Materials and their properties (updated Oct)

T Andrews
Mind Map by , created about 3 years ago

Mind map of basic material properties by material.

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Billie Juniper
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T Andrews
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Materials and their properties (updated Oct)
1 Metals
1.1 Ferrous
1.1.1 CAST IRON
1.1.1.1 Pros
1.1.1.1.1 Strong
1.1.1.1.2 Tough
1.1.1.1.3 Stiff
1.1.1.1.4 Cheap
1.1.1.1.5 Easily Machined
1.1.1.1.6 Easily Recycled
1.1.1.2 Cons
1.1.1.2.1 Rusts
1.1.1.2.2 High Density
1.1.1.2.3 Poor Toughness
1.1.1.2.3.1 Can be alloyed to improve
1.1.1.3 Uses
1.1.1.3.1 Brake Discs
1.1.1.3.2 Machine Tools
1.1.2 MILD STEEL
1.1.2.1 Pros
1.1.2.1.1 Strong
1.1.2.1.2 Stiff
1.1.2.1.3 Tough
1.1.2.1.4 Very Cheap
1.1.2.1.5 Malleable
1.1.2.1.6 Easily Recycled (magnetic)
1.1.2.2 Cons
1.1.2.2.1 High Density
1.1.2.2.2 Poor Electrical and Thermal Conductivity
1.1.2.3 Uses
1.1.2.3.1 Large Structures
1.1.2.3.1.1 Bridges
1.1.2.3.1.2 Buildings
1.1.2.3.1.3 Oil Rigs
1.1.2.3.2 Car Body Panels
1.1.2.3.3 Trains
1.1.2.3.4 Machine Tools
1.1.2.3.5 Pressure Vessels
1.1.2.4 Process
1.1.2.4.1 Metal Forming
1.1.2.4.1.1 Die Casting
1.1.2.4.1.2 Rolling is important for structures like I-beams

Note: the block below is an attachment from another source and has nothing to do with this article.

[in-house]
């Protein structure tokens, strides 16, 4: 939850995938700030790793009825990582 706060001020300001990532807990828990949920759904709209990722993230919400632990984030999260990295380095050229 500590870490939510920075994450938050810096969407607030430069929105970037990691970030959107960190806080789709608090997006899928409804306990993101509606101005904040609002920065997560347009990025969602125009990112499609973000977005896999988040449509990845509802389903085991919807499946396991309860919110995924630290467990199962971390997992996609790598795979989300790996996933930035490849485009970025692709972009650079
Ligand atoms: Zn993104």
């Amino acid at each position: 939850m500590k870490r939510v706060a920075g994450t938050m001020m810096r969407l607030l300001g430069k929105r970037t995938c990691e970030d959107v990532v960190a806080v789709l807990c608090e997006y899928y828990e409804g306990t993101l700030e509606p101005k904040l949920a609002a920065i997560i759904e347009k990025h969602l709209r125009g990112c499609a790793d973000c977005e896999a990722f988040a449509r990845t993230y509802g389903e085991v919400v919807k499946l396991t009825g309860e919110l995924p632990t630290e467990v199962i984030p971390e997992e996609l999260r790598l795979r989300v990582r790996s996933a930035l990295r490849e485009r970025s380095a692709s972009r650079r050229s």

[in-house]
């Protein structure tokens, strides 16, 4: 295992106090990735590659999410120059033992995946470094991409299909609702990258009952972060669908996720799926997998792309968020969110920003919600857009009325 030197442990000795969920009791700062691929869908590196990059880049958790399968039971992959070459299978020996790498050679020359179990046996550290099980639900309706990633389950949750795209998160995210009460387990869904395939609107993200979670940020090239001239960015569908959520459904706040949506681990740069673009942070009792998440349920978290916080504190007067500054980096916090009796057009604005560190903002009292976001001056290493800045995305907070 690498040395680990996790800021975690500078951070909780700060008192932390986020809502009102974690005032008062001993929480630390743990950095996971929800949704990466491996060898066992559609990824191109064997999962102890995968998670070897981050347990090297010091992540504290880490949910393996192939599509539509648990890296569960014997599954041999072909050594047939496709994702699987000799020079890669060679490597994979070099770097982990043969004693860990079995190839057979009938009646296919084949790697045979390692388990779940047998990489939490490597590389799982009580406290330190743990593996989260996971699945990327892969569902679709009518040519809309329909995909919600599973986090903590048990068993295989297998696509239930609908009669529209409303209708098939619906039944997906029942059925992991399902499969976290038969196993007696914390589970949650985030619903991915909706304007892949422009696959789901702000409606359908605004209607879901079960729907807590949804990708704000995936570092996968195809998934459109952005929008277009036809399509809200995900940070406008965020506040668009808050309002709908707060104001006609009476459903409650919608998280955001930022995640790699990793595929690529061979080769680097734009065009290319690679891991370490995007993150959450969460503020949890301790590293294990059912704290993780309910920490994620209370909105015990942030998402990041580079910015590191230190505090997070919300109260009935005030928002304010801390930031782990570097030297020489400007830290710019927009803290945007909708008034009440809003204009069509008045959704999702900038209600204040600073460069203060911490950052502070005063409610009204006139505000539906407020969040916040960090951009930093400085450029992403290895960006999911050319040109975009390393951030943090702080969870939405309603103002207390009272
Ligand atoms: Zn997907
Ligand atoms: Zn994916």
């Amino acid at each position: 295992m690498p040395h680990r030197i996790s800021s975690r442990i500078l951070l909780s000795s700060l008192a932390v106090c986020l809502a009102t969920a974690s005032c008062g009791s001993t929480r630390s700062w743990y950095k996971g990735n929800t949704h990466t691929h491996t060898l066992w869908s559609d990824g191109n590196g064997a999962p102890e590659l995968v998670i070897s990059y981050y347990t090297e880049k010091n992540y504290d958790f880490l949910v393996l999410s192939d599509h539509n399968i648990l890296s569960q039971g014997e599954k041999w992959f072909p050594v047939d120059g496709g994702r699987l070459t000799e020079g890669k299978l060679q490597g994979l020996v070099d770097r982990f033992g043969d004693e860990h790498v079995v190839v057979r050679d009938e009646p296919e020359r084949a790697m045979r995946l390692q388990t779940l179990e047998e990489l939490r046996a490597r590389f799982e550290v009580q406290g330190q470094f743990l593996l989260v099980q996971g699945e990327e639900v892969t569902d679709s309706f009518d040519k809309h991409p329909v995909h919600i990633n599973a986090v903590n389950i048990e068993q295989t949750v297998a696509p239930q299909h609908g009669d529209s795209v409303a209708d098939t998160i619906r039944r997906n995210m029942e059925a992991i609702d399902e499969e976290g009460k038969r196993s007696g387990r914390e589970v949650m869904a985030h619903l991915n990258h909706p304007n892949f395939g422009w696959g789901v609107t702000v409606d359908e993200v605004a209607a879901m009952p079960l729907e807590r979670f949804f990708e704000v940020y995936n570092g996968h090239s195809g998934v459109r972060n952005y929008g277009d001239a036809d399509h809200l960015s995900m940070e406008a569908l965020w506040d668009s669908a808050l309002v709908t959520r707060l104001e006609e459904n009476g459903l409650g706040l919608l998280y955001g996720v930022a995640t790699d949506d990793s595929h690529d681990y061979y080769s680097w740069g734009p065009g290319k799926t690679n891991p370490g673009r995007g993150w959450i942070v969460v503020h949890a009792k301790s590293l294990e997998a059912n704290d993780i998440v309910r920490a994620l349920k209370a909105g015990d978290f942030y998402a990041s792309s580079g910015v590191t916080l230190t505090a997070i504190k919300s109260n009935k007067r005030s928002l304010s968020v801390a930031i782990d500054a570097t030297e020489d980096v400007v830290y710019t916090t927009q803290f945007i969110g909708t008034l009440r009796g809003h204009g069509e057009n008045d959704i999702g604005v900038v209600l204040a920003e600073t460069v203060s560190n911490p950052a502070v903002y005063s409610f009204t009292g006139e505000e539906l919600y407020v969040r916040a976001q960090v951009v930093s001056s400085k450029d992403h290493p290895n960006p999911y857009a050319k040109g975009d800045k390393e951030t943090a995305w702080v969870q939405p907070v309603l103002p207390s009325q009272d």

1.1.2.4.1.3 Easily Extruded for pipes, tubes, wire
1.1.2.4.2 Readily Machined
1.1.2.4.3 Joining
1.1.2.4.3.1 Suitable for most
1.1.2.4.3.2 Not suitable for soldering or brazing
1.1.3 STAINLESS STEEL
1.1.3.1 Pros
1.1.3.1.1 Corrosion Resistant
1.1.3.1.2 Strong
1.1.3.1.3 Tough
1.1.3.1.4 Ductile
1.1.3.1.5 Stiff
1.1.3.1.6 Cheap
1.1.3.1.7 Malleable
1.1.3.1.8 Easily Recycled (magnetic)
1.1.3.2 Cons
1.1.3.2.1 Expensive
1.1.3.2.2 High Density
1.1.3.2.3 Poor Electrical and Thermal Conductivity
1.1.3.3 Uses
1.1.3.3.1 Cutlery
1.1.3.3.2 Chemical Plant and Surgical Instruments
1.1.3.4 Process
1.1.3.4.1 Metal Forming
1.1.3.4.1.1 Usually Wrought
1.1.3.4.1.2 Not Cast
1.1.3.4.1.3 Powder Metal Forming
1.1.3.4.2 Joining
1.1.3.4.2.1 Suitable for most
1.1.3.4.2.2 Not suitable for soldering or brazing
1.2 Non Ferrous
1.2.1 BRASS
1.2.1.1 Pros
1.2.1.1.1 Reasonably Strong
1.2.1.1.2 Corrosion Resistant
1.2.1.1.3 Easy to Shape
1.2.1.2 Cons
1.2.1.2.1 Expensive
1.2.1.3 Uses
1.2.1.3.1 Ornamental Fittings
1.2.1.3.2 Plumbing Fittings
1.2.1.3.3 Screws
1.2.1.3.4 Bullets
1.2.1.4 Process
1.2.1.4.1 Readily Machined
1.2.1.4.2 Soldering and Brazing
1.2.1.4.3 Readily Extruded as quite soft
1.2.2 COPPER
1.2.2.1 Pros
1.2.2.1.1 Electrical Conductivity
1.2.2.1.2 Corrosion Resistant
1.2.2.1.3 Ductile
1.2.2.1.4 Malleable
1.2.2.2 Cons
1.2.2.2.1 Expensive
1.2.2.2.2 Low Strength
1.2.2.3 Uses
1.2.2.3.1 Electrical Wire
1.2.2.3.2 Domestic Water Pipes
1.2.2.3.3 Coins
1.2.2.4 Process
1.2.2.4.1 Metel Forming
1.2.2.4.1.1 Easily Cast
1.2.2.4.1.2 Readily Extruded because soft
1.2.2.4.2 Readily Machined
1.2.2.4.3 Soldering and Brazing for electrical connection and pipe
1.2.3 ALUMINIUM
1.2.3.1 Pros
1.2.3.1.1 Lightweight
1.2.3.1.2 Durable
1.2.3.1.3 Corrosion Resistant
1.2.3.1.4 Stiff
1.2.3.1.5 Ductile
1.2.3.1.6 Malleable
1.2.3.1.7 Easy to recycle
1.2.3.2 Cons
1.2.3.2.1 Difficult to Weld
1.2.3.3 Uses
1.2.3.3.1 Aircraft
1.2.3.3.2 Bicycles
1.2.3.3.3 Car Engines
1.2.3.3.4 Space Frame car bodies
1.2.3.3.5 Drinks Cans
1.2.3.3.6 Window Frames
1.2.3.4 Process
1.2.3.4.1 Metal Forming
1.2.3.4.1.1 Easy with most